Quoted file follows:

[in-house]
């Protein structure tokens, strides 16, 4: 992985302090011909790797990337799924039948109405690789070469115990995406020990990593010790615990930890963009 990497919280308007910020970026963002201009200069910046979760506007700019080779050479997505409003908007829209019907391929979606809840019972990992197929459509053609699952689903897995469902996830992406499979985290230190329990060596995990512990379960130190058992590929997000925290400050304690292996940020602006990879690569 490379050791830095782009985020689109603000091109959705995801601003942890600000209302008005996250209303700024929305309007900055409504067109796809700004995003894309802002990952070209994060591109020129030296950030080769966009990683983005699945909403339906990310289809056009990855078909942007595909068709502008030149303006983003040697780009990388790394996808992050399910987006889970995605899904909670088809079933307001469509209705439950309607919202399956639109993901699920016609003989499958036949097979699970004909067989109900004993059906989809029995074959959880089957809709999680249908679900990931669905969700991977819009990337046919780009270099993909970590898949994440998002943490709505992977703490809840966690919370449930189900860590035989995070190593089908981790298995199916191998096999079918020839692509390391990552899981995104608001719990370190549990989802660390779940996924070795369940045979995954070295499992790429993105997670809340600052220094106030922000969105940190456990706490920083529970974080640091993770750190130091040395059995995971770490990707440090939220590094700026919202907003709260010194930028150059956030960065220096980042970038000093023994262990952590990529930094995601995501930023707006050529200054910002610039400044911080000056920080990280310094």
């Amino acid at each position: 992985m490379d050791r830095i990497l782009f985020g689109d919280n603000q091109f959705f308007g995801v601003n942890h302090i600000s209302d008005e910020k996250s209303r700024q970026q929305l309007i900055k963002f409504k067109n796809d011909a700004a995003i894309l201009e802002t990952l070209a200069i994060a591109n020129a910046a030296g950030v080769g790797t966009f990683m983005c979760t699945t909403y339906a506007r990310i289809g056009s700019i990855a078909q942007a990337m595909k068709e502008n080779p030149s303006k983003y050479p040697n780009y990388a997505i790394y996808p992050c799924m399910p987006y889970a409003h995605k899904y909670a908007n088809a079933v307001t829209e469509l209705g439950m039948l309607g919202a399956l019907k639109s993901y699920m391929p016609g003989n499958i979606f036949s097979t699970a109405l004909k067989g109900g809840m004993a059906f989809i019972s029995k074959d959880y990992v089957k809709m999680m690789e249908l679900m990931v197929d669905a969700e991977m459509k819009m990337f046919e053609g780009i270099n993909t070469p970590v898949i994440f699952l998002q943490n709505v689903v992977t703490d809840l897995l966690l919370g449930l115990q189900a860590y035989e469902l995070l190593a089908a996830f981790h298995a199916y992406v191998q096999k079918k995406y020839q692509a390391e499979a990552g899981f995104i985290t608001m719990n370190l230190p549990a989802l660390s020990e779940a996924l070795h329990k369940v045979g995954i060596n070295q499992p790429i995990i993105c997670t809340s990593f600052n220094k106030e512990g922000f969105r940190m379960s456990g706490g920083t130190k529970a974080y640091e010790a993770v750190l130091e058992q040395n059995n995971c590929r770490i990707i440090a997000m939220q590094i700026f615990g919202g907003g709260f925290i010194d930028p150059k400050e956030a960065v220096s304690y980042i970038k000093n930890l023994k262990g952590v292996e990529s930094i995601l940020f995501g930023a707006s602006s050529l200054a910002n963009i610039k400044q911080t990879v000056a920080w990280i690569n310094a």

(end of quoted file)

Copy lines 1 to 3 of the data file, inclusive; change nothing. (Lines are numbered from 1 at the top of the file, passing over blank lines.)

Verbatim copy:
[in-house]
């Protein structure tokens, strides 16, 4: 992985302090011909790797990337799924039948109405690789070469115990995406020990990593010790615990930890963009 990497919280308007910020970026963002201009200069910046979760506007700019080779050479997505409003908007829209019907391929979606809840019972990992197929459509053609699952689903897995469902996830992406499979985290230190329990060596995990512990379960130190058992590929997000925290400050304690292996940020602006990879690569 490379050791830095782009985020689109603000091109959705995801601003942890600000209302008005996250209303700024929305309007900055409504067109796809700004995003894309802002990952070209994060591109020129030296950030080769966009990683983005699945909403339906990310289809056009990855078909942007595909068709502008030149303006983003040697780009990388790394996808992050399910987006889970995605899904909670088809079933307001469509209705439950309607919202399956639109993901699920016609003989499958036949097979699970004909067989109900004993059906989809029995074959959880089957809709999680249908679900990931669905969700991977819009990337046919780009270099993909970590898949994440998002943490709505992977703490809840966690919370449930189900860590035989995070190593089908981790298995199916191998096999079918020839692509390391990552899981995104608001719990370190549990989802660390779940996924070795369940045979995954070295499992790429993105997670809340600052220094106030922000969105940190456990706490920083529970974080640091993770750190130091040395059995995971770490990707440090939220590094700026919202907003709260010194930028150059956030960065220096980042970038000093023994262990952590990529930094995601995501930023707006050529200054910002610039400044911080000056920080990280310094």
């Amino acid at each position: 992985m490379d050791r830095i990497l782009f985020g689109d919280n603000q091109f959705f308007g995801v601003n942890h302090i600000s209302d008005e910020k996250s209303r700024q970026q929305l309007i900055k963002f409504k067109n796809d011909a700004a995003i894309l201009e802002t990952l070209a200069i994060a591109n020129a910046a030296g950030v080769g790797t966009f990683m983005c979760t699945t909403y339906a506007r990310i289809g056009s700019i990855a078909q942007a990337m595909k068709e502008n080779p030149s303006k983003y050479p040697n780009y990388a997505i790394y996808p992050c799924m399910p987006y889970a409003h995605k899904y909670a908007n088809a079933v307001t829209e469509l209705g439950m039948l309607g919202a399956l019907k639109s993901y699920m391929p016609g003989n499958i979606f036949s097979t699970a109405l004909k067989g109900g809840m004993a059906f989809i019972s029995k074959d959880y990992v089957k809709m999680m690789e249908l679900m990931v197929d669905a969700e991977m459509k819009m990337f046919e053609g780009i270099n993909t070469p970590v898949i994440f699952l998002q943490n709505v689903v992977t703490d809840l897995l966690l919370g449930l115990q189900a860590y035989e469902l995070l190593a089908a996830f981790h298995a199916y992406v191998q096999k079918k995406y020839q692509a390391e499979a990552g899981f995104i985290t608001m719990n370190l230190p549990a989802l660390s020990e779940a996924l070795h329990k369940v045979g995954i060596n070295q499992p790429i995990i993105c997670t809340s990593f600052n220094k106030e512990g922000f969105r940190m379960s456990g706490g920083t130190k529970a974080y640091e010790a993770v750190l130091e058992q040395n059995n995971c590929r770490i990707i440090a997000m939220q590094i700026f615990g919202g907003g709260f925290i010194d930028p150059k400050e956030a960065v220096s304690y980042i970038k000093n930890l023994k262990g952590v292996e990529s930094i995601l940020f995501g930023a707006s602006s050529l200054a910002n963009i610039k400044q911080t990879v000056a920080w990280i690569n310094a």